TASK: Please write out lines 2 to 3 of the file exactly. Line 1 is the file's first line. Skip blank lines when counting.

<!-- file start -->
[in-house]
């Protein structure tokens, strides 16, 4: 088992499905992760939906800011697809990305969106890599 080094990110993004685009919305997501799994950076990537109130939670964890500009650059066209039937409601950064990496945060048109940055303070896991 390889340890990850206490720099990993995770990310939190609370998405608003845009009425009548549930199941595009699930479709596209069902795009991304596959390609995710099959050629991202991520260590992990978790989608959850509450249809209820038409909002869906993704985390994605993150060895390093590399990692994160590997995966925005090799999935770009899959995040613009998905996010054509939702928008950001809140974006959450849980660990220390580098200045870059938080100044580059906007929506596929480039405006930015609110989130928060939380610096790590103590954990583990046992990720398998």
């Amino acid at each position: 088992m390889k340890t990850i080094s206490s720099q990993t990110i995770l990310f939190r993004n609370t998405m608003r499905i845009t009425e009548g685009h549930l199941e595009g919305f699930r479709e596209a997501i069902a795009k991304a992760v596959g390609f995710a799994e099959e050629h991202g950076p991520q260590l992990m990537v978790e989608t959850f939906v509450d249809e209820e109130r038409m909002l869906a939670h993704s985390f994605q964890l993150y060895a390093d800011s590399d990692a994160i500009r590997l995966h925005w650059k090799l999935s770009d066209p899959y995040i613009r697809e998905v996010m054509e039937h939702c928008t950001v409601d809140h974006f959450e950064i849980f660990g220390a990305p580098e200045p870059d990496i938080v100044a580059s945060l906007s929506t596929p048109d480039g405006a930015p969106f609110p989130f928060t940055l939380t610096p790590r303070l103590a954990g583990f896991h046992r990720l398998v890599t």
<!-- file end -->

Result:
């Protein structure tokens, strides 16, 4: 088992499905992760939906800011697809990305969106890599 080094990110993004685009919305997501799994950076990537109130939670964890500009650059066209039937409601950064990496945060048109940055303070896991 390889340890990850206490720099990993995770990310939190609370998405608003845009009425009548549930199941595009699930479709596209069902795009991304596959390609995710099959050629991202991520260590992990978790989608959850509450249809209820038409909002869906993704985390994605993150060895390093590399990692994160590997995966925005090799999935770009899959995040613009998905996010054509939702928008950001809140974006959450849980660990220390580098200045870059938080100044580059906007929506596929480039405006930015609110989130928060939380610096790590103590954990583990046992990720398998």
């Amino acid at each position: 088992m390889k340890t990850i080094s206490s720099q990993t990110i995770l990310f939190r993004n609370t998405m608003r499905i845009t009425e009548g685009h549930l199941e595009g919305f699930r479709e596209a997501i069902a795009k991304a992760v596959g390609f995710a799994e099959e050629h991202g950076p991520q260590l992990m990537v978790e989608t959850f939906v509450d249809e209820e109130r038409m909002l869906a939670h993704s985390f994605q964890l993150y060895a390093d800011s590399d990692a994160i500009r590997l995966h925005w650059k090799l999935s770009d066209p899959y995040i613009r697809e998905v996010m054509e039937h939702c928008t950001v409601d809140h974006f959450e950064i849980f660990g220390a990305p580098e200045p870059d990496i938080v100044a580059s945060l906007s929506t596929p048109d480039g405006a930015p969106f609110p989130f928060t940055l939380t610096p790590r303070l103590a954990g583990f896991h046992r990720l398998v890599t």